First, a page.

With most businesses in the Kitchens, Bedrooms and Bathrooms industry specialising in just one or two of the three disciplines, there is always scope to broaden the business and thereby offer services and products for every room of the home, says business consultant and trainer Toby Griffin of KBBSupport.com. Here he looks at the opportunities and pitfalls of adding a bedroom offering to an existing kitchens or bathrooms business.
The least high-profile of the KBB family is bedrooms, and yet UK consumers spend around three-quarters of a billion pounds on bedroom furniture each year. Also, if you already have a kitchens or bathrooms business, you’ll have had customers that are looking for bedrooms too, and would prefer to deal with you than go elsewhere, so this is ‘low-hanging fruit’ isn’t it? Let’s look at what needs to be considered when approaching fitted bedroom sales for the first time.
Firstly, your starting point will make a difference. If you currently have a kitchens business, bedrooms is not a massive step away from what you are used to. I always say that bedrooms are like 'easy kitchens', as – of the three key aspects of a kitchen (furniture, worktops, appliances) – there is only really the furniture to worry about; with only a slightly increased emphasis on lighting design and specification. From an installation perspective, every kitchen fitter I know can turn their hand to bedrooms, and some quite like the speed and regularity that bedroom fitting offers versus kitchens.
If you currently have a bathrooms business, there is more to learn – especially if you don’t do much fitted furniture – but bedrooms association with en suites means that there is arguably more of a marketing link with your current offering. So for your design, specification, and project-management staff, they will have to start learning the importance and use of fillers, cornice, pelmet and plinths; plus more detail of drawer systems and hinge types. You will also need to include a joiner/bedroom-fitter within your fitting team, as their techniques, tools and experience will be required for a decent installation.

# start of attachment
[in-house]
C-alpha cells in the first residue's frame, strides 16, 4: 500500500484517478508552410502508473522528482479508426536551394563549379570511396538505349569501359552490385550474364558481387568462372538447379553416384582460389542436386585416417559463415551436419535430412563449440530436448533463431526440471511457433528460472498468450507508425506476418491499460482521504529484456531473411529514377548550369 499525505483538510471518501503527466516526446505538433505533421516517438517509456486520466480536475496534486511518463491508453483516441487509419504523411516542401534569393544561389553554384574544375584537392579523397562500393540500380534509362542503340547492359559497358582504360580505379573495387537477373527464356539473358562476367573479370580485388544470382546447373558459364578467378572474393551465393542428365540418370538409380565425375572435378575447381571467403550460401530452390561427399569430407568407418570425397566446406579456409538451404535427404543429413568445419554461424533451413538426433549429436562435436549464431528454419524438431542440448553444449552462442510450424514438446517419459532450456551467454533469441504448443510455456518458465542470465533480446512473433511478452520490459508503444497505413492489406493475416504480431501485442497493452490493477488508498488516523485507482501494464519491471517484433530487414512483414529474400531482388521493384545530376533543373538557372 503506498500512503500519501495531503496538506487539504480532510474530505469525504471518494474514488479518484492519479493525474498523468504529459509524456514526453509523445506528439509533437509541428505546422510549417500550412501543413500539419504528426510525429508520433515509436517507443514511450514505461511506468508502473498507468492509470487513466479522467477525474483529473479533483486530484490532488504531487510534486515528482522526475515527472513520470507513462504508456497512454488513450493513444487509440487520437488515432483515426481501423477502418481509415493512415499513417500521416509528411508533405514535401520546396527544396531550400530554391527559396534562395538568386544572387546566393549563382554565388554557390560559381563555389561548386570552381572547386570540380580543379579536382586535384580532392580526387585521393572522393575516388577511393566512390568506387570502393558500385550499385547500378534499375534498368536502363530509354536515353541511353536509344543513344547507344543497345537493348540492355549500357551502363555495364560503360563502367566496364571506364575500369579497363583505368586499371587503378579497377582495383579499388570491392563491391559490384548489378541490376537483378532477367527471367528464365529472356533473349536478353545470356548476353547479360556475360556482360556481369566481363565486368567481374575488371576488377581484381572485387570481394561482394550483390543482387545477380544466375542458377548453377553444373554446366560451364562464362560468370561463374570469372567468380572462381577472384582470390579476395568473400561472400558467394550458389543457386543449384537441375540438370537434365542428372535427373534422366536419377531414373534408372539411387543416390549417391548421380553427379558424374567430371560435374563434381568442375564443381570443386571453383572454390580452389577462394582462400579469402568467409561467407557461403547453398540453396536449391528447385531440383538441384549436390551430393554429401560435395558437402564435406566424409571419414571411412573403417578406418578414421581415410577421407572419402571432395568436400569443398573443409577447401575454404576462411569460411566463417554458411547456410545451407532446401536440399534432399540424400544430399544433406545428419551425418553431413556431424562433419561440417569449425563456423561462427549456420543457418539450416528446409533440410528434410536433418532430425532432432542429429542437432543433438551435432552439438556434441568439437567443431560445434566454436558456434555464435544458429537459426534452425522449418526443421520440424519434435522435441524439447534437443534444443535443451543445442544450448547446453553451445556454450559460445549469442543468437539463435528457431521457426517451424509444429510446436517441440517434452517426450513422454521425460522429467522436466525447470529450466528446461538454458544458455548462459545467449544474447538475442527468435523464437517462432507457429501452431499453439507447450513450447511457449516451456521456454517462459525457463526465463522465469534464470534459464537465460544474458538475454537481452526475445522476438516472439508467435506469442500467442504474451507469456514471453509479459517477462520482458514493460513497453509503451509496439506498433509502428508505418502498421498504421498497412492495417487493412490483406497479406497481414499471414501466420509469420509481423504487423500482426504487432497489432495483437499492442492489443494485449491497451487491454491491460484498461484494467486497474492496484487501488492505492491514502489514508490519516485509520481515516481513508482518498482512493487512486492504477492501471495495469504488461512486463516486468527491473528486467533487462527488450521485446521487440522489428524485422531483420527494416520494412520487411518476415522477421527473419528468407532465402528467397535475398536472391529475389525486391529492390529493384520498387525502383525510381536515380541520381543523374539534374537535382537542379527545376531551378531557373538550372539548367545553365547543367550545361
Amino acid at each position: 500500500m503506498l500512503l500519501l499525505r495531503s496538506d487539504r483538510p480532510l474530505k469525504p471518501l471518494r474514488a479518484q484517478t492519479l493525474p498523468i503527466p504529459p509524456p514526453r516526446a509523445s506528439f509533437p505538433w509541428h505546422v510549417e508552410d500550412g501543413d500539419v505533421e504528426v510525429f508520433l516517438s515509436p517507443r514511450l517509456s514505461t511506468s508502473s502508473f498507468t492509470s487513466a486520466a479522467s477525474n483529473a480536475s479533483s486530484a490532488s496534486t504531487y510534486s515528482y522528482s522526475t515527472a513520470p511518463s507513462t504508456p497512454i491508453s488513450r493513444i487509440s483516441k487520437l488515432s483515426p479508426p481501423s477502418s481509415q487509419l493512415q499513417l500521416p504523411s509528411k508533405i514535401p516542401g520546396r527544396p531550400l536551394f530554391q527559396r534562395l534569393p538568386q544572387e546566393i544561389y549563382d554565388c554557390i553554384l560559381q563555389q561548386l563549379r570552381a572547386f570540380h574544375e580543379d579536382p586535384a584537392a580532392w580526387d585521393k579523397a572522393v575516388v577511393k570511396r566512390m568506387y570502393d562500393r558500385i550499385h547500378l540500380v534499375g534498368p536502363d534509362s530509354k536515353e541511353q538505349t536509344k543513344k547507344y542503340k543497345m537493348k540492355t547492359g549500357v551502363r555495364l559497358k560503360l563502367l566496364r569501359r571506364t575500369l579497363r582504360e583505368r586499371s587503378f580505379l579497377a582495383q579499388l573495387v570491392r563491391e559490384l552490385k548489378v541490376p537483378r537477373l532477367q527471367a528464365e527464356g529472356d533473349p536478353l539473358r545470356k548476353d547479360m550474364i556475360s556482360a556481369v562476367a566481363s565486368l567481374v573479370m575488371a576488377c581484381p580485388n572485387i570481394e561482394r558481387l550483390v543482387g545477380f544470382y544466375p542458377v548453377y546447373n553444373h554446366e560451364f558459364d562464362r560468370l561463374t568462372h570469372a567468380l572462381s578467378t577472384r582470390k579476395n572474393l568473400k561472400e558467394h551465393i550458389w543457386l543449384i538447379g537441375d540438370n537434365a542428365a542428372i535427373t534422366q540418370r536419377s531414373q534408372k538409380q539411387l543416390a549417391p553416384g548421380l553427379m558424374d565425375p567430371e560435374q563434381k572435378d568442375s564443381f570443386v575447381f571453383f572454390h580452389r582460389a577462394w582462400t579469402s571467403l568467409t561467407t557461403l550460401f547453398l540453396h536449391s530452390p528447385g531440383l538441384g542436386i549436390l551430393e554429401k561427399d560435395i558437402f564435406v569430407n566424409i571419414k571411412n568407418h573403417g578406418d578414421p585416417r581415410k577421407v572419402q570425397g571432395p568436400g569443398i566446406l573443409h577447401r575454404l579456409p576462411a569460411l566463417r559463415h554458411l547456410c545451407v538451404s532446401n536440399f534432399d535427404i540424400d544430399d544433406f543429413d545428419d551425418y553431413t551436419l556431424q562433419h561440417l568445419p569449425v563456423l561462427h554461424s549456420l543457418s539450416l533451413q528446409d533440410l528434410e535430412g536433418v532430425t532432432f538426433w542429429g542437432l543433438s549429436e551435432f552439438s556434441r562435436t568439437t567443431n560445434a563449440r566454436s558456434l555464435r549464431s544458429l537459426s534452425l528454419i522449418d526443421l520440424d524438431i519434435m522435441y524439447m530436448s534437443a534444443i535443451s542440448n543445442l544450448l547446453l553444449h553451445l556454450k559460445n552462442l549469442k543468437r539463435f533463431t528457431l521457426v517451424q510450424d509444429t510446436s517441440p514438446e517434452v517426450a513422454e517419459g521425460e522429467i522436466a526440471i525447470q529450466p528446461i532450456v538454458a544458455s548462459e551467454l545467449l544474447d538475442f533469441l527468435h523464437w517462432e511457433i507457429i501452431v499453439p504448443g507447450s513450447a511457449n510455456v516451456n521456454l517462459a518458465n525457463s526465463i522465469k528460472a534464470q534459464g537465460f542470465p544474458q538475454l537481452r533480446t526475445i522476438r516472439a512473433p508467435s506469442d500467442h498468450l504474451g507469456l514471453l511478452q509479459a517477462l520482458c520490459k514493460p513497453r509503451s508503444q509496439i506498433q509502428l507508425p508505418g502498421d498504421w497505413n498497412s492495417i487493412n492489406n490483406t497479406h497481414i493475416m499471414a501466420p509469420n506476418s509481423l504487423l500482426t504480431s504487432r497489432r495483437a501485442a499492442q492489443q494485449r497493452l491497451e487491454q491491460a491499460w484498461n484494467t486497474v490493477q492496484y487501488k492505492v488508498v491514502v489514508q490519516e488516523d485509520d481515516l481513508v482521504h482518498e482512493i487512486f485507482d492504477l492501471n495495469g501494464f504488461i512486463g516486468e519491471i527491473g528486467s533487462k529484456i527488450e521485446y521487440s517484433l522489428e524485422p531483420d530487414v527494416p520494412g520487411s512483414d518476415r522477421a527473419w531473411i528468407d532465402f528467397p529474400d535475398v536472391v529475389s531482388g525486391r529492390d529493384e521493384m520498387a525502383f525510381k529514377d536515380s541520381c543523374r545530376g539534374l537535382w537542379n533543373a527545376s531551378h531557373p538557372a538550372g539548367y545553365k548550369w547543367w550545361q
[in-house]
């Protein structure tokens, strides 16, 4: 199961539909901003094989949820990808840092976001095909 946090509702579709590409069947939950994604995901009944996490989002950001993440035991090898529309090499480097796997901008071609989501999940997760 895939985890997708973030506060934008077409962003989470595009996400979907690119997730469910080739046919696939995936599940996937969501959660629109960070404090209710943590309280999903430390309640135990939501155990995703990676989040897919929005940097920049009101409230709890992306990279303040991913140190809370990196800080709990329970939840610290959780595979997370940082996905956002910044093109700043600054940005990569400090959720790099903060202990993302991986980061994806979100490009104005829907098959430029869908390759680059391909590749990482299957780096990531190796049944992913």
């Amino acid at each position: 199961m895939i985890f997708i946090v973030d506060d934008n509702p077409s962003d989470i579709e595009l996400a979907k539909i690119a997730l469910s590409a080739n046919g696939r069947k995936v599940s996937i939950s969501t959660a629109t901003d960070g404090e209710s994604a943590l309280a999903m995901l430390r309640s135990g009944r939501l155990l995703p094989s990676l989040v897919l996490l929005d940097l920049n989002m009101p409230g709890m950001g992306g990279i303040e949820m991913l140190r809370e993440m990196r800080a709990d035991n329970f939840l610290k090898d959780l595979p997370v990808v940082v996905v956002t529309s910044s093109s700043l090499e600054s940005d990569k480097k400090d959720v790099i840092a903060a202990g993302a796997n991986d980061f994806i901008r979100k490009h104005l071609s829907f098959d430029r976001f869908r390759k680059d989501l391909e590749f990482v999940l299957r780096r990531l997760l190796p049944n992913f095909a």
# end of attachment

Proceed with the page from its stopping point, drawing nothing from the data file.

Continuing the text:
The next factor to consider is your bedroom supplier. If you currently have a kitchens business, it is possible that your current furniture supplier does bedrooms too (e.g. Symphony, Hacker, Charles Yorke, to name but a few), so that would be an obvious choice to consider first. Otherwise, it's time to go shopping for a new bedfellow (pardon the pun!), and there are the following factors to consider:
* Do they offer only standard-sized units, or is there a bespoke element? Different to kitchens – where appliance dimensions tend to keep units to pretty consistent sizing – a wall-to-wall run of wardrobes is pretty common, and being able to get say: six doors at 385mm width each, rather than six doors at 350mm width each plus big fillers either side; means that the finished look is much improved. With lots of bedrooms situated in loft conversions, does the potential supplier offer angled cuts on doors, and – if so – what is the charge for this?
* How much of a full package do they offer? They might just do doors only, in which case you’ll need to get the carcases built.
* What range of door finishes, and carcase finishes do they have?
* What range of internal features do they have: e.g. shoe racks, drawers, safes, jewelry storage?
* Plus all of the usual considerations such as expected margins, payment terms, delivery speed, marketing support, etc.
There are also two other types of household fitted furniture that are most closely linked with bedrooms, that could (and should) also become part of your new offering; and these are sliding doors, and home offices. An ever-popular choice in bedroom design – and often too used as room dividers – sliding doors are a contemporary, elegant and simple way of covering storage space; whilst demand for home offices has surged through the pandemic, with much more home and hybrid working meaning that they will continue to be popular. It is easy to blend these two additional offerings into your showroom without dedicating any space to them, as sliding doors can be used to separate off a 'wow' display for theatrical opening effect, or cover over sample/brochure storage; and home offices can be your sales-design team’s presentation desks.
So there we go: A few things to look out for when considering moving into bedrooms from a kitchens or bathrooms business. I wish you luck, and I’m always willing to offer my time and advice so get in contact for a chat.
To contact Toby and find out more about kbbsupport.com, email email@example.com. To contact Toby and find out more about kbbsupport.com, email firstname.lastname@example.org.